Hitman 2 Deaf Accessibility
- Visual Representation of Dialogue - 7.5
- Visual Representation of Sound - 0
- Visual Cues - 10
- Controller Vibration - 8.3
We’ve seen many saying that Hitman 2 takes everything done well in Hitman and does it better. While we agree this is true, it’s also true that they’ve taken everything Hitman didn’t do so well and improved it in nearly no way at all.
Stealth games are often a struggle for me as a Deaf player because so much of being stealthy and remaining hidden relies on listening and sound. The games that get it right find a way to include a visual system that indicates enemy proximity. The ones that don’t get accessibility right, well, they don’t. Hitman 2 falls in the latter category, unfortunately.
All that said, let’s get to the overall accessibility:
Before the game begins, you’re prompted to toggle subtitles off if you want them off (they’re on by default but you still have to confirm).
You then launch right into the opening cutscene and you see these tiny, tiny subtitles. With no speaker labels, so good luck determining who’s saying what.
If you happen to pause the game you don’t have to suffer through tiny subtitles for long. In the options
We decided on size 34 and you can see above that these are very easy to read. But still, no speaker labels.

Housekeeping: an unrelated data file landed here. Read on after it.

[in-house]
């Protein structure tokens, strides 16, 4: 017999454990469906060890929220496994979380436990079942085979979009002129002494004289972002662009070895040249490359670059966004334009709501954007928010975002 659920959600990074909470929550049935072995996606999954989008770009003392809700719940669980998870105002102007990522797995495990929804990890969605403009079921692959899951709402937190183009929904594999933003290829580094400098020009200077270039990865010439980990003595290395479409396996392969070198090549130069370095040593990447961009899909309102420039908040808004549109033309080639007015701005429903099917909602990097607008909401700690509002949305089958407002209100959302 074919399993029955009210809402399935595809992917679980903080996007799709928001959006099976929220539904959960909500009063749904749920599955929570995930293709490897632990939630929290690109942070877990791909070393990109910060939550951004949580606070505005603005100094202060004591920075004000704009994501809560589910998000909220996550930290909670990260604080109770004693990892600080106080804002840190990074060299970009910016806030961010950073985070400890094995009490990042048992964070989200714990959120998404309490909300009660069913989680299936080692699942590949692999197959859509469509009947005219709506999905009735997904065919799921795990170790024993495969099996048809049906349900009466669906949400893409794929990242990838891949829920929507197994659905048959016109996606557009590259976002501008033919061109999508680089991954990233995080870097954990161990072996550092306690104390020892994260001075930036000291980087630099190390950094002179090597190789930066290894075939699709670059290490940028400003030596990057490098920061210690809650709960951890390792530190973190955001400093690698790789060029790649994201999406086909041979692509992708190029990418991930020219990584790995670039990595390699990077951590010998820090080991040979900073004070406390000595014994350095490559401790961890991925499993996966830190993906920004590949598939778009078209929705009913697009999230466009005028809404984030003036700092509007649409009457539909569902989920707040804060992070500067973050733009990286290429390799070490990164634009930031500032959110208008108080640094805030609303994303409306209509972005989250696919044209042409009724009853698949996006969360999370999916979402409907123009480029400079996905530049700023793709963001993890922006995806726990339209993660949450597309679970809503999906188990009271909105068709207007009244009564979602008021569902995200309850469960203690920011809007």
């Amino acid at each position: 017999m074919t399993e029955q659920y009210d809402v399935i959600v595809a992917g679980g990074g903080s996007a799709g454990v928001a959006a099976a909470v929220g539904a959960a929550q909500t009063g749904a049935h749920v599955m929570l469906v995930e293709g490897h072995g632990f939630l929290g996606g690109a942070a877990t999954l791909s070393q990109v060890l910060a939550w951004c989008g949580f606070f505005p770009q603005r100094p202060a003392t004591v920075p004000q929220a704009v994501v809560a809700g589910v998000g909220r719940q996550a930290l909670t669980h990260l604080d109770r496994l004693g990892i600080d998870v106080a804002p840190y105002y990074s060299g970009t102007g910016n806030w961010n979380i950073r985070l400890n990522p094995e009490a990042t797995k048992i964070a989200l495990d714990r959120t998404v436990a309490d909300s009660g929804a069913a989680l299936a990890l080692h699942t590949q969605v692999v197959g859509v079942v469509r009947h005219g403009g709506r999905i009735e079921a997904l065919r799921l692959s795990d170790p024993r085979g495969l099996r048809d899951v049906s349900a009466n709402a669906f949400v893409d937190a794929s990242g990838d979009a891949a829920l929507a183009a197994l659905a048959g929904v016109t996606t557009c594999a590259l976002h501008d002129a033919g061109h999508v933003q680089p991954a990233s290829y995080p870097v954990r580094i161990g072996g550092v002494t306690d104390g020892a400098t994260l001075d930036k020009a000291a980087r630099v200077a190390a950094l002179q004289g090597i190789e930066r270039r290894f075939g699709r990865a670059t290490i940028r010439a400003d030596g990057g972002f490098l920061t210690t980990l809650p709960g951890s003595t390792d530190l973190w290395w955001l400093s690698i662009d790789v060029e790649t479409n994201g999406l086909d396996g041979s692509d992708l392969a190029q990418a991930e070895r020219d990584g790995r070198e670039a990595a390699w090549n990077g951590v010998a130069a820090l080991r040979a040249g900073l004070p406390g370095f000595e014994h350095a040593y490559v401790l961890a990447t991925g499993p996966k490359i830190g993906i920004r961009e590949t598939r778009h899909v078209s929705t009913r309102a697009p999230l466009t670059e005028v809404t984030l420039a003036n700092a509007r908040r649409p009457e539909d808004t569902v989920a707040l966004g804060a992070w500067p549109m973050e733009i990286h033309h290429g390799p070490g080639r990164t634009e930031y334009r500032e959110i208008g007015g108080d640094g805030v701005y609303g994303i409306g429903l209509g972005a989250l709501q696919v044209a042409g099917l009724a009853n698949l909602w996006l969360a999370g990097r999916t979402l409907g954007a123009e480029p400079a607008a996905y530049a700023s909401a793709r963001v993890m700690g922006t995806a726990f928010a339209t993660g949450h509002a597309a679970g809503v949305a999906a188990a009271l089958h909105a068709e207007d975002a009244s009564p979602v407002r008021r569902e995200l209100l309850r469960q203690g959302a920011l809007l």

Holding RB/R1 toggles your special vision (assassin vision?) which makes everything grayscale except for things you can shoot or otherwise interact with. Also handy is that once you’ve spotted something you can interact with or shoot (like the security cameras in the opening scene, it remains indicated when you’re near it with a teal icon and big brackets around it.
So what’s our problem with the accessibility? Well, as in the last game, there’s only subtitling for the main dialogue. Any chatter from random NPCs is absent for Deaf players and unless you’re constantly staring at your minimap or unless you can hear, you won’t always know if enemies are coming. Yes, there is a light gray icon on the light gray minimap when people are in proximity, but it’s difficult to see unless you’re right up on your screen. We also remember in the previous game, due to lack of full subtitling, there was some NPC dialogue that gave 47 info on his objective that Deaf players missed completely. We have to assume that Hitman 2 will have the same issues given that once again, only the main dialogue is subtitled.
Overall, Hitman 2 does a decent job with accessibility wise and the subtitle size options are a welcome change. But it still falls short of being fully accessible to Deaf and hoh players because it still fails to have a visual indicator for all sound, which, in my opinion, is necessary in a stealth game. Deaf players can play and enjoy Hitman 2, but our experience will be more limited than hearing players due to the oversights in accessibility.